“There’s always that aggression in Collin’s eyes, always,” Wade said. “Every time he steps on the floor he’s got that chip on his shoulder. He’s 100 miles an hour, he’s going to attack every possession.

“Whatever happened right before half, I think he came out with an even bigger chip on his shoulder. But he didn’t take it too far where he was being too aggressive and making mistakes. He was just being aggressive, getting everyone on the ball and scoring when he could. It was awesome.

“He was motivated, to say the least. I think it helped us more than it helped them, just the way he came out.”

Sexton turned in his fifth 30-point game of the season. With the Cavs winning two of their last three games, Sexton has averaged 31.3 points, four assists and shot 51% in that span.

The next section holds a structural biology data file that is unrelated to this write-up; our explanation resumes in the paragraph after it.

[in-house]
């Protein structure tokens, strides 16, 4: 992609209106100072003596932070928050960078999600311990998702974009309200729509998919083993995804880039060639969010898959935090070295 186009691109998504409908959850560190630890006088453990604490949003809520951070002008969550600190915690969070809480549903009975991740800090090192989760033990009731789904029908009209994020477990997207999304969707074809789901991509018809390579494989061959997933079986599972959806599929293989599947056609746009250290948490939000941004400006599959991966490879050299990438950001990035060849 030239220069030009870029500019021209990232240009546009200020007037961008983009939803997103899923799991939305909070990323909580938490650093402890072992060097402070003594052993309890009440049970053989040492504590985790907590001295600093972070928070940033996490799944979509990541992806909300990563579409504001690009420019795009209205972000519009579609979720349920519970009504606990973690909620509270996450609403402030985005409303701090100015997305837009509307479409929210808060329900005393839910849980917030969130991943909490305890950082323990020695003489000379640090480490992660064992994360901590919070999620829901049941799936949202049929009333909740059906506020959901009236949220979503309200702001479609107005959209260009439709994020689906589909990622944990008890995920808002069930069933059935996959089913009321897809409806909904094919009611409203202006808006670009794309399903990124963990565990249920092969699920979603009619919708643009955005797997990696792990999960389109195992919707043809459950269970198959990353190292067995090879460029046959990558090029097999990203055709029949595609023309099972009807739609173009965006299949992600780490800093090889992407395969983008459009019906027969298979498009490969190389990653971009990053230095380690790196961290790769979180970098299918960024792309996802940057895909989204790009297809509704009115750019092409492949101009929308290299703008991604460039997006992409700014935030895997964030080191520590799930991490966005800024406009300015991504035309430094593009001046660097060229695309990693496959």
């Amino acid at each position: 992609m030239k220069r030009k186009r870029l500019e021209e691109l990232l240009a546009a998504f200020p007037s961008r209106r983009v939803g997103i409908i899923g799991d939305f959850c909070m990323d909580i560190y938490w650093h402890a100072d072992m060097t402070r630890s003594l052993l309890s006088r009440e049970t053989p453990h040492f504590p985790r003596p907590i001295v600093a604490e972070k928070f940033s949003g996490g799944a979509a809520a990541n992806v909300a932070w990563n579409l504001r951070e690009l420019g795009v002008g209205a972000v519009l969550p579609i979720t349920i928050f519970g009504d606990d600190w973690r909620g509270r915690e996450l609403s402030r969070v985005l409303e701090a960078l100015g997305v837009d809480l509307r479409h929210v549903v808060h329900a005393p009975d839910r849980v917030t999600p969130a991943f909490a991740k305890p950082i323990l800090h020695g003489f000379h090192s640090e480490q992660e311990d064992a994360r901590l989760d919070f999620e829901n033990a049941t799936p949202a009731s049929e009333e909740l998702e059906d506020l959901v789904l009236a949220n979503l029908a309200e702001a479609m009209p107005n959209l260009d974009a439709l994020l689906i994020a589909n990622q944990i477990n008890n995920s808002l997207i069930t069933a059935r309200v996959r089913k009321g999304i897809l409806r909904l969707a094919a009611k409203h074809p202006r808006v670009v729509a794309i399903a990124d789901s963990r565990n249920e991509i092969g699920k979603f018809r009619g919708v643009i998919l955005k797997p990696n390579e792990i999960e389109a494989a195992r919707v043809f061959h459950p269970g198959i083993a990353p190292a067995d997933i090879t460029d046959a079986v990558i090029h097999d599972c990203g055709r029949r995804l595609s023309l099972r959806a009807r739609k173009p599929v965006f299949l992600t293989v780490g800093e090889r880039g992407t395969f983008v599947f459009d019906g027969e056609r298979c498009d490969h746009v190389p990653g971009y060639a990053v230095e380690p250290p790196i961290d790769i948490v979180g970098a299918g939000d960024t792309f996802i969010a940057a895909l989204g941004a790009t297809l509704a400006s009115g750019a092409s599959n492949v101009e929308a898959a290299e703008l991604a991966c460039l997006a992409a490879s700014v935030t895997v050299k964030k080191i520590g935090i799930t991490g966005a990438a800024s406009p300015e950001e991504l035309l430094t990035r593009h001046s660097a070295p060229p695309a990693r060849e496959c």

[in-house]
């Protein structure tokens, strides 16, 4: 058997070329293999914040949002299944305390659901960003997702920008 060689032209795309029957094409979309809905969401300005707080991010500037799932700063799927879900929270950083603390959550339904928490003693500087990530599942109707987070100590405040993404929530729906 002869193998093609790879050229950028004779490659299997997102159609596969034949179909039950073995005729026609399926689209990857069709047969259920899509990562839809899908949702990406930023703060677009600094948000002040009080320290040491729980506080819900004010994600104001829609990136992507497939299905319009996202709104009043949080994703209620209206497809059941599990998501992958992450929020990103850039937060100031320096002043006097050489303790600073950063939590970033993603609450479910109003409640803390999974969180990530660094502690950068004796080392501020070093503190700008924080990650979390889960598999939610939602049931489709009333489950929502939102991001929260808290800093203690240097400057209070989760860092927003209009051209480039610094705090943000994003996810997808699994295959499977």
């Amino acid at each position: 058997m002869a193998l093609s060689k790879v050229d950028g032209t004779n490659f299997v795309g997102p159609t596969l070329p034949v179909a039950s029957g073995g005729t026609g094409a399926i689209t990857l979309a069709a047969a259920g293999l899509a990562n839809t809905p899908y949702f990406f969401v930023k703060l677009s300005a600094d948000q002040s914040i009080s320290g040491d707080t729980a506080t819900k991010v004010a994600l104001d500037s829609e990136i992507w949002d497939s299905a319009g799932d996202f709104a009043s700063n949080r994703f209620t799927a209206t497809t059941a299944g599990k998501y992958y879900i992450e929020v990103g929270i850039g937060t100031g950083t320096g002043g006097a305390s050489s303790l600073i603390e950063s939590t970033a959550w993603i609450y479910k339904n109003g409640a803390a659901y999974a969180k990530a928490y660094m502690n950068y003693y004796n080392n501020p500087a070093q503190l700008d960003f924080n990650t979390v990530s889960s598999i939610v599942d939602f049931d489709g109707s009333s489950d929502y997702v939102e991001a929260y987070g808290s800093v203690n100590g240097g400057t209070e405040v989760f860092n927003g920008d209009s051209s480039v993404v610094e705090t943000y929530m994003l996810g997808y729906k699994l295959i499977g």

Elevated from a two-way contract this season, Wade doesn’t have the experience to see how the Cavs grew on Sunday. But Wade believed they proved something.

“I think what it says about us is, I mean, we’re a good team,” Wade said. “Sometimes we don’t put it all together and we make a few too many mistakes here and there. But overall, when we play like we’re supposed to, play together, and just having fun, I mean, we’re a good team. And I think tonight showed that.”

Cook signing another 10-day deal

The Cavs will sign guard Quinn Cook to another 10-day contract, a league source confirmed.

While backup point guard Matthew Dellavedova is expected to make his season debut soon after being sidelined by a concussion and an appendectomy, Cook can provide depth until Dellavedova is ready.

In four games, Cook has averaged 5.0 points and 2.0 rebounds, shooting .381 from the field and .444 from 3-point range.

Marla Ridenour can be reached at mridenour@thebeaconjournal.com. Read more about the Cavs at www.beaconjournal.com/cavs. Follow her on Twitter at www.twitter.com/MRidenourABJ.